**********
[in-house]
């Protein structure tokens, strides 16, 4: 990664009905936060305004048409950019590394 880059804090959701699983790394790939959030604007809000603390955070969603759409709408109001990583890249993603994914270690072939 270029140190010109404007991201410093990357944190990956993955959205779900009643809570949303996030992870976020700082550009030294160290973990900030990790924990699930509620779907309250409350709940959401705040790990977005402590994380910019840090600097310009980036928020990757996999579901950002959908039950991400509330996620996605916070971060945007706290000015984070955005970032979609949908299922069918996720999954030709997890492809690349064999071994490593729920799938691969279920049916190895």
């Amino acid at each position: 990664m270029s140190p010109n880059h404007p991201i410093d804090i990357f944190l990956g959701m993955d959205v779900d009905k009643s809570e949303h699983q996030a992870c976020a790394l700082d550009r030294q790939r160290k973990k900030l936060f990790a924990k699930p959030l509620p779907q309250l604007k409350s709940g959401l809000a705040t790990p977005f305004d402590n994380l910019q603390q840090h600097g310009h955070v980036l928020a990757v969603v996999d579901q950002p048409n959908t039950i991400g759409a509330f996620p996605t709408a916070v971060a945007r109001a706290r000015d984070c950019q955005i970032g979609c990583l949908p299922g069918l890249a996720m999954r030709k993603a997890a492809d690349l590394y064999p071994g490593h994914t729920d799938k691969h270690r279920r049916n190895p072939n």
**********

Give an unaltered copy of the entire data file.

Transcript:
[in-house]
């Protein structure tokens, strides 16, 4: 990664009905936060305004048409950019590394 880059804090959701699983790394790939959030604007809000603390955070969603759409709408109001990583890249993603994914270690072939 270029140190010109404007991201410093990357944190990956993955959205779900009643809570949303996030992870976020700082550009030294160290973990900030990790924990699930509620779907309250409350709940959401705040790990977005402590994380910019840090600097310009980036928020990757996999579901950002959908039950991400509330996620996605916070971060945007706290000015984070955005970032979609949908299922069918996720999954030709997890492809690349064999071994490593729920799938691969279920049916190895």
């Amino acid at each position: 990664m270029s140190p010109n880059h404007p991201i410093d804090i990357f944190l990956g959701m993955d959205v779900d009905k009643s809570e949303h699983q996030a992870c976020a790394l700082d550009r030294q790939r160290k973990k900030l936060f990790a924990k699930p959030l509620p779907q309250l604007k409350s709940g959401l809000a705040t790990p977005f305004d402590n994380l910019q603390q840090h600097g310009h955070v980036l928020a990757v969603v996999d579901q950002p048409n959908t039950i991400g759409a509330f996620p996605t709408a916070v971060a945007r109001a706290r000015d984070c950019q955005i970032g979609c990583l949908p299922g069918l890249a996720m999954r030709k993603a997890a492809d690349l590394y064999p071994g490593h994914t729920d799938k691969h270690r279920r049916n190895p072939n």